5. Finally, Joe Biden is not going to be the heir to the Obama legacy.  He can’t be.  He’s too old.  Even if Obama/Biden won in 2012, Democrats in 2016 would be in the position Republicans were after Bush: with a two-term President on the way out with no clear successor in place.  On the other hand, Obama could bring in Cuomo, set up Cuomo as the heir apparent for 2016, and if Cuomo were reelected in 2016 then he would be a validation of, and bring continuity from, the Obama administration.

In the right venues, the Obama/Cuomo campaign would play up the possibility that Cuomo could accomplish on a national level what he did on a state level, making gay marriage legal.  You don’t think that would bring in a tremendous amount of money from wealthy gays in New York and California, and a tremendous amount of support from the media, entertainment, and academic sectors?

Are there any reasons not to do it?  Let me know if you think of others, but here are the ones that come to mind for me:

  1. It would be seen as an act of desperation.  Love him or hate him, Obama’s confidence, his cerebral and unrattled demeanor, are a part of his public persona.  The incumbent President is supposed to seem all but invincible, his reelection all but inevitable.  Beginning the campaign with a tacit admission that you are thoroughly scared of losing with your current lineup does not help the cause.  That said, remember how quickly and completely Obama reversed many of his far-liberal positions when he transitioned from the primary to the general election in 2008?  He may decide it’s better just to get the negative part over-with at the start, and build from there.  The ‘desperation’ storyline would pass.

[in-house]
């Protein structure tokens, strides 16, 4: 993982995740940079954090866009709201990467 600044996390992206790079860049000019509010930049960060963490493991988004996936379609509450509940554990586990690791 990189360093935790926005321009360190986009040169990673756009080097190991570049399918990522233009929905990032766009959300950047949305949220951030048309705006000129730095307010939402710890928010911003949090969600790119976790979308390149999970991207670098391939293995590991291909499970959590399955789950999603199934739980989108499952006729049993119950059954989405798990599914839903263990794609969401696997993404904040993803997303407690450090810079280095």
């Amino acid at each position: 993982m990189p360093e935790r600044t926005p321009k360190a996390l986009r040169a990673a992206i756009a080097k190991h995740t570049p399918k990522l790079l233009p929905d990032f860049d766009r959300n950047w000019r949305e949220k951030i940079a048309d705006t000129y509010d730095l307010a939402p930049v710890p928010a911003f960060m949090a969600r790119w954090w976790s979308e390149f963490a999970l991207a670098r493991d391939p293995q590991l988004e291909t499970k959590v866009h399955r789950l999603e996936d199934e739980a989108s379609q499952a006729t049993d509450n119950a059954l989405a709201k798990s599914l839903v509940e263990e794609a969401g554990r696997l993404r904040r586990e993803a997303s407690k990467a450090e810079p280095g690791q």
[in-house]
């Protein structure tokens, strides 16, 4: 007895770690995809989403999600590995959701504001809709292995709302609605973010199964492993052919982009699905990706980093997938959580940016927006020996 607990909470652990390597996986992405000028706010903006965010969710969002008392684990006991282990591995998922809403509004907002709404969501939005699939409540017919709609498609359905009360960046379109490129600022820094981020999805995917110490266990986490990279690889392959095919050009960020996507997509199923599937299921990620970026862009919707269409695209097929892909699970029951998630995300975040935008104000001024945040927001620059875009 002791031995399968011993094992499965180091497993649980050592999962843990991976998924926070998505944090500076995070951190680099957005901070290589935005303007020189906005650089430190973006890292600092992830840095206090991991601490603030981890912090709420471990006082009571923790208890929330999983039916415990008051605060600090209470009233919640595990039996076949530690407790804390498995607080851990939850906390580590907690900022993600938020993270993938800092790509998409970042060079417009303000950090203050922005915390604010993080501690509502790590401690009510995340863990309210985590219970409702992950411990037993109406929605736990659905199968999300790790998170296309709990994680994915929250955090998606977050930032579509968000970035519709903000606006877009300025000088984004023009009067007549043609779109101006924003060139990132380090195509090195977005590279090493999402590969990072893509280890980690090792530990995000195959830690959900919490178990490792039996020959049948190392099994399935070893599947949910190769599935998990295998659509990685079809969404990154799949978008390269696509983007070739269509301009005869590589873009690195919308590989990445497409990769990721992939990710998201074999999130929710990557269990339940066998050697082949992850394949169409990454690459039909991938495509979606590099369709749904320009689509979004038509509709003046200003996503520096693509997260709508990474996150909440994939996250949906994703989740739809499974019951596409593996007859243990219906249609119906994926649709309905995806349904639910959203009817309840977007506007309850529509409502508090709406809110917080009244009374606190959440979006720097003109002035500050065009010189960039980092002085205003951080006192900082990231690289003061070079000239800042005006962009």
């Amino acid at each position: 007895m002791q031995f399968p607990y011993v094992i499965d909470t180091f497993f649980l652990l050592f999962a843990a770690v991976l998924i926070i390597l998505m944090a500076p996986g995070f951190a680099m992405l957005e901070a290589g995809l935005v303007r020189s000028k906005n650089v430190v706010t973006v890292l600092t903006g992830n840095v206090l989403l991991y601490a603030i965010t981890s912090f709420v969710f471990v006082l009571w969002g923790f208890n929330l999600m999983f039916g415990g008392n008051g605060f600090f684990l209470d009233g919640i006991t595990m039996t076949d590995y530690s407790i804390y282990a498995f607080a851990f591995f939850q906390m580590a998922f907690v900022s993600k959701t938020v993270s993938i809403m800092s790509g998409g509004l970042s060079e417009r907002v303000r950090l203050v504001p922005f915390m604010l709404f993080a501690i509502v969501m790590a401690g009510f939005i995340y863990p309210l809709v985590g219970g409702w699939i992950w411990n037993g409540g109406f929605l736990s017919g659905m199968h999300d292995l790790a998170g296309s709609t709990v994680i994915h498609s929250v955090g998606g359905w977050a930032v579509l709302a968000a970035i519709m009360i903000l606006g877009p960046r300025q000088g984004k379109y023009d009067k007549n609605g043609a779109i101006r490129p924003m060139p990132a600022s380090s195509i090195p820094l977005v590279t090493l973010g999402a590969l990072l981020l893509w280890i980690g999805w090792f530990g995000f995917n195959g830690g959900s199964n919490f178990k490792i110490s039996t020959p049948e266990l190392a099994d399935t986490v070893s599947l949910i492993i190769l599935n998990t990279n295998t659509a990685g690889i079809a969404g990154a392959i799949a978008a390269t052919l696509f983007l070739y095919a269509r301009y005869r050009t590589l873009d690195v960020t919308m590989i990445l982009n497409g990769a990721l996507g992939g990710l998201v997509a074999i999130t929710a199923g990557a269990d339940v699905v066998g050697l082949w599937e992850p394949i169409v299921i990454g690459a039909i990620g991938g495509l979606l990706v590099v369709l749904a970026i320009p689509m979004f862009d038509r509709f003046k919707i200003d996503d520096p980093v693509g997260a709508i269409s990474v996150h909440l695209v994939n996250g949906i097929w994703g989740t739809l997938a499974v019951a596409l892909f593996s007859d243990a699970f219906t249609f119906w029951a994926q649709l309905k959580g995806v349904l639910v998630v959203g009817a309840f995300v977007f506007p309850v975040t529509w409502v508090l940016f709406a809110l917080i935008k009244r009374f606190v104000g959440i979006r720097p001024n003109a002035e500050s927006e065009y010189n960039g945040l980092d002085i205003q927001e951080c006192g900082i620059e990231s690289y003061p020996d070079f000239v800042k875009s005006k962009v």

2. The same person who helps you get elected may not help you govern well, and vice versa.  Although Bush could have dumped Cheney in 2004 in favor of others who would have been more beneficial for his reelection, he kept Cheney because Bush was loyal to a fault and Cheney helped him govern.  Obama is famously ruthless in his personal relationships, so Biden may not be able to count on personal loyalty; but if Biden actually helps Obama, you know, be a good President, then Obama may wish to keep him around.
  3. Biden is popular with party insiders and theoretically he helps deliver the administration’s agenda to the Congress.  That hasn’t worked out so well in the debt-ceiling impasse, but it may work in other cases.  Plus, his popularity with the party establishment would make it tough to turn him out on the streets.  If the President could arrange a cozy appointment for Biden (ambassador to China, Secretary of State…?) and Biden could take the move graciously, it might work.  But that liberal beltway establishment, which has never been entirely warm to Obama, might not take it well if it came across as a betrayal of Biden.
  4. Cuomo may make less sense for reelection than it first appears.  What really matters are the swing states like Florida and Ohio.  While he helps Obama fundraise in New York and California, he does not help Obama win those electoral college votes, which he will win regardless.  But would the great champion of same-sex marriage, a New Yorker with some questionable accomplishments and associations, really help Obama’s cause in the swing states?  Actually, having the champion of gay marriage on the ballot might rally social conservatives to the polls in a powerful way.